Speed Training for Athletes
Speed Training for Athletes – Two Factor Strength Training
When discussing speed training applications for athletes, there are numerous factors to consider.
Some of which include:
- improving stride length
- improving stride frequency
- improving leg drive
- improving transverse hip to shoulder action, ie. rigidity (resistance to movement), mobility for the sporting action (remember, mobility is specific to the action), removal of soft-tissue abnormalites
- improving the strength of arm action; drive speed and turnover
- improving individual and synergistic kinetic segment stability (where appropriate) and mobility (where appropriate)
- improving RFD (rate of force development) and reactivity
- decreasing ground contact time
- increasing sporting age, ie. speeding time developing technique over a long period
- improving maximal upper, lower and full body strength levels through the incorporation of various CKCE’s – closed kinetic chain exercises.
For the purpose of this article, we will focus on developing the strength of the posterior chain which falls under 1, 2, 3 and 7 above.
Two Factor Training
When engaging in closed-chained strength training movements, there are two options.
Factor 1: Unilateral
Examples include; step-ups, lunges, split jumps, 1 leg RDL’s
Factor 2: Bilateral
The exercise we are demonstrating today are RDL’s.
But not your typical RDL’s.
How to execute conventional RDL’s:
1. Brace your abdominals and with an upright, neutral posture, unrack the loaded barbell from the power cage.
2. Take as few steps back as possible and setup with a shoulder width foot position.
3. Reset your air, brace your abdominals outward and start moving your hips backward while keeping the bar scraping your legs as the bar moves downward.
NOTE: DO NOT BEND OVER!!! MOVE YOUR HIPS BACK
4. When the bar reaching a position right below your knees, extend back to the starting position with a powerful glute contraction.
5. Do not let the bar move away from your legs.
6. Reset your air and repeat.
For the purposes of our demonstration today we are showing a variation to the RDL.
Beyond the Range (BTR) Sumo RDL
This movement is the same as the conventional movement but is done with a sumo stance and on an elevated surface. The elevated surface increasing the range of motion (ROM). The sumo stance allows the foot position to be turned outward and the wide position engages the gluteus medius (one of the external rotators of the hip and essential for unilateral (gait, running) strength and stability) to a greater extent. As you can see we also overloaded the lockout with jumpstretch bands.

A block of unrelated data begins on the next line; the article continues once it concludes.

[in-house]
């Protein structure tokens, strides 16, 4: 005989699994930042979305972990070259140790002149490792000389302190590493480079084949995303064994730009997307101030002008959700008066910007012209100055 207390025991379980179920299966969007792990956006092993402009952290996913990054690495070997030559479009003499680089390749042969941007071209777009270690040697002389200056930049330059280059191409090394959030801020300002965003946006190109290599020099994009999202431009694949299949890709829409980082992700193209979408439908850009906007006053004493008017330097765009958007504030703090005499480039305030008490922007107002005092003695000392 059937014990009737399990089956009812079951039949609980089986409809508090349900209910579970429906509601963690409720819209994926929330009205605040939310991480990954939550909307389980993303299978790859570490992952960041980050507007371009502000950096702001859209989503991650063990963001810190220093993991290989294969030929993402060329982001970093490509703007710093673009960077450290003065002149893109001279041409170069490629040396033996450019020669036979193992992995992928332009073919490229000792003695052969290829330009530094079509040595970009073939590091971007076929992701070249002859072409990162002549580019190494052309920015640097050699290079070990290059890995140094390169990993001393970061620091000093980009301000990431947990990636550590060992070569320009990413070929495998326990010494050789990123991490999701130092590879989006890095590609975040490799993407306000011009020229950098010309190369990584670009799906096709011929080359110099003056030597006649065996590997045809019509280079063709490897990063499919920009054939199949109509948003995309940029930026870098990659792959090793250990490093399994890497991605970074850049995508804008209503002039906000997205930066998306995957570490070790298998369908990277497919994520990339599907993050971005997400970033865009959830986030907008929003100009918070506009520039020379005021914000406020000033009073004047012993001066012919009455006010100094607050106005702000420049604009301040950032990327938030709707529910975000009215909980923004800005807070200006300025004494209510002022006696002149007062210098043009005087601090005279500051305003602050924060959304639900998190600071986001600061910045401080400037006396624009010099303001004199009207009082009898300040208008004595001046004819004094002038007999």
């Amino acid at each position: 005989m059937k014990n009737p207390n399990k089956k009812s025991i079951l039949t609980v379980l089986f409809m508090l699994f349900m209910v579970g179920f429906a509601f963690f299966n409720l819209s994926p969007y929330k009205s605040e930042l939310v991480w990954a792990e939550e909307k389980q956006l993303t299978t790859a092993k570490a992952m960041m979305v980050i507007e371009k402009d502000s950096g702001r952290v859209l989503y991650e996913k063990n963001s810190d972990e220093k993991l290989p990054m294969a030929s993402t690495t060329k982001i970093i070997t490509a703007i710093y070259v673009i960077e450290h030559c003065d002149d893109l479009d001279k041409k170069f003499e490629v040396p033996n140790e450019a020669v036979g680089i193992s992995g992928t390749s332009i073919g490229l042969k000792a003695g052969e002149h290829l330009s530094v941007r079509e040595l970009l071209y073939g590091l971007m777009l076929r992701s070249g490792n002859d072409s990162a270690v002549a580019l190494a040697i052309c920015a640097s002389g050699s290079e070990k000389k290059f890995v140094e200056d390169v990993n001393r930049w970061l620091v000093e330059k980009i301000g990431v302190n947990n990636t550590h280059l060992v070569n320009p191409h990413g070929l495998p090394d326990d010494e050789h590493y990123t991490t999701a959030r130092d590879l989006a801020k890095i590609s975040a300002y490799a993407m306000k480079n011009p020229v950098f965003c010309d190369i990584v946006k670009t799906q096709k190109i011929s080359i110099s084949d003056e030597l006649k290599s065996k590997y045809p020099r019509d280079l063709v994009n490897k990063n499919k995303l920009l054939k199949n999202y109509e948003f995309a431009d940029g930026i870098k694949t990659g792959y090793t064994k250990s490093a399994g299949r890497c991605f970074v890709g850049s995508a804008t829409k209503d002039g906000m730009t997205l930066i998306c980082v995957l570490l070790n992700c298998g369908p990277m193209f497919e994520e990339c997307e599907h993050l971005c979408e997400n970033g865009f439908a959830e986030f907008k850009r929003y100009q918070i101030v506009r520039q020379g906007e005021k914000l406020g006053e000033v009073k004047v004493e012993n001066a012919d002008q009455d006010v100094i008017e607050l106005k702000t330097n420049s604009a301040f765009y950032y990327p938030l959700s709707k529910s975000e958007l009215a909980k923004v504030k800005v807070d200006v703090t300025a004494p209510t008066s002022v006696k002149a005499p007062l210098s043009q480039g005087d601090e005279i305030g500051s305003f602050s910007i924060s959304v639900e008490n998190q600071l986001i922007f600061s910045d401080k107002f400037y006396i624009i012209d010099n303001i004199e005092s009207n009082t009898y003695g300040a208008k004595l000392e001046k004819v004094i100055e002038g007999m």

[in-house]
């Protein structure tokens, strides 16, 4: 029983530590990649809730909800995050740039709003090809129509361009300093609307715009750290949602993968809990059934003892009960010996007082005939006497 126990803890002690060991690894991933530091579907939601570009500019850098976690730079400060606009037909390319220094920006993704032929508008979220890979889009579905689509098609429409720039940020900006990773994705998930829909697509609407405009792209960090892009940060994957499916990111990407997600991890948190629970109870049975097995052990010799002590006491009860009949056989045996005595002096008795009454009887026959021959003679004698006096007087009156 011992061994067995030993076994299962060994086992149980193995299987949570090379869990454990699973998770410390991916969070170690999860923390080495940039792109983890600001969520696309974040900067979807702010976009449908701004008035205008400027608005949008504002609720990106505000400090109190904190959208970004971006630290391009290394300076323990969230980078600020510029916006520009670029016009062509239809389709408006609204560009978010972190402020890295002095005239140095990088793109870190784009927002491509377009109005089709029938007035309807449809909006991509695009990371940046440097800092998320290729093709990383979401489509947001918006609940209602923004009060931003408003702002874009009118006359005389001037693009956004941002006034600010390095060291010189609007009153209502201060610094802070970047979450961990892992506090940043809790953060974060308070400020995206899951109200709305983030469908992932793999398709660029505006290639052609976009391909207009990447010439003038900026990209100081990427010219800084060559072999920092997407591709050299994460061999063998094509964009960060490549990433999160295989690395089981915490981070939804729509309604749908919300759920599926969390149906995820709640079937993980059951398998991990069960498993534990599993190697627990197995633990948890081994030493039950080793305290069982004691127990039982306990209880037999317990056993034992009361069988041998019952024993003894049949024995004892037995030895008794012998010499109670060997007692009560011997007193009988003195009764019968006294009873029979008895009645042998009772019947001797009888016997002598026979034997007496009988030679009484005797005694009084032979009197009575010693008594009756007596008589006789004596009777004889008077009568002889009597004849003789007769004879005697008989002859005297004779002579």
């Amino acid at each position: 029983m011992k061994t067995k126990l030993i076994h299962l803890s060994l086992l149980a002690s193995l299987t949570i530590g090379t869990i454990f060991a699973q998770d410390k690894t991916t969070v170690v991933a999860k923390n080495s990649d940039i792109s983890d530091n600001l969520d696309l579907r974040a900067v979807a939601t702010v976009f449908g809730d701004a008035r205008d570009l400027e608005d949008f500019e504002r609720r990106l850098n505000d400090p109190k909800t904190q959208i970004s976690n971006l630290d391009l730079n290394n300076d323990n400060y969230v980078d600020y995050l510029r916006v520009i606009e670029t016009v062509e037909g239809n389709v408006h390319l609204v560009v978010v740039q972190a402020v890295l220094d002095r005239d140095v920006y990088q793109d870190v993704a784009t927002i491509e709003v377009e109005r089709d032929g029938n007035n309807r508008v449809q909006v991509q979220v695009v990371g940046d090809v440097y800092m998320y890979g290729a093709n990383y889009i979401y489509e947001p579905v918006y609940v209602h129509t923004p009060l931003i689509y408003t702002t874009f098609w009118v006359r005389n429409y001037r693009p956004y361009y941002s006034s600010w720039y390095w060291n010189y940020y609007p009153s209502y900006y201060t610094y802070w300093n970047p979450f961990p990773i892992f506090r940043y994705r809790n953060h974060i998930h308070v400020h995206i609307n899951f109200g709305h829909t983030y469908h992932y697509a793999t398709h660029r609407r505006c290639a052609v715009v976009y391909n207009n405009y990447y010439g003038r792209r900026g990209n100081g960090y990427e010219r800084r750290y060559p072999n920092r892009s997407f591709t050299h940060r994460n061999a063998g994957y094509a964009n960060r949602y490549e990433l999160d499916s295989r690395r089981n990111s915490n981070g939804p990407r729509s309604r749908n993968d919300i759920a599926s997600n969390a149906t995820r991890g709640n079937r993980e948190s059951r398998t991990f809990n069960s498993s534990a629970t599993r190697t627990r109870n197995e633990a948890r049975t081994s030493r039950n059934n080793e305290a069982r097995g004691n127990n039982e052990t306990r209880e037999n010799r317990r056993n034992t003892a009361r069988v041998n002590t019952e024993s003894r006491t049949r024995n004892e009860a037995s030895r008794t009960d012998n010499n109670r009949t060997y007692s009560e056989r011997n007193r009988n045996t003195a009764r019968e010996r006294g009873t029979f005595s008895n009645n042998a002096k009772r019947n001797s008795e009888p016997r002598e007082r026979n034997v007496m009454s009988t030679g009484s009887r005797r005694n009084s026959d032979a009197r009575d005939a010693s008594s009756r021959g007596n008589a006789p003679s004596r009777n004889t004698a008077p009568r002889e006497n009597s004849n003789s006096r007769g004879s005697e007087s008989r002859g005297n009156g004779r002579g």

Now if we can improve our lower body strength, specifically improving hip extension AND improving the deceleration of hip flexion, we will improve:
- stride length
- stride frequency
- leg drive
- maximal lower body strength levels through the incorporation of various CKCE’s – closed kinetic chain exercises.
Quick Note: If you engage a movement in one anatomical plane of motion your decelerate its antagonistic counterpart. This is VERY important to understand when programing for athletes.
Also remember when the muscles that externally rotate and extend the hip are weak, there is more prevalence of anterior knee pain. (Ireland et al. (1))
I actually recommend this movement over good mornings for young athletes. It is a safe alternative where you can let the bar go if you are in trouble and it is very easy to teach. It also is a greater progressional training movement for the conventional RDL’s AND the transition of the 1st to 2nd pull in the clean and snatch.
Other exercises to activate the glutes are: clam shells, X-band walks, glute bridges
BTR SUMO STANCE RDL’s
Spread The Word
Smitty on Twitter
Resources Smitty’s Bio
Copyright© 2009 The Diesel Crew, LLC. All rights reserved.
You may not reproduce this article or post.
Articles You Might Also Like:
- Athletic Training – 3D Ankle Mobility
- Essential Lower Body Training for All Athletes
- Cossack Squats with 60lbs of Chains
- Damn My Knee Hurts
- Powerful Lower Body Domination for Explosive Athletes
This entry was posted on Sunday, August 30th, 2009 at 7:52 pm and is filed under muscle building nutrition build muscle mass, strength training muscle building workouts, strength training powerlifting, strength training to improve athletic performance. You can follow any responses to this entry through the RSS 2.0 feed. Both comments and pings are currently closed.
About Jedd Johnson
8 Responses to “Speed Training for Athletes”
Leave a Reply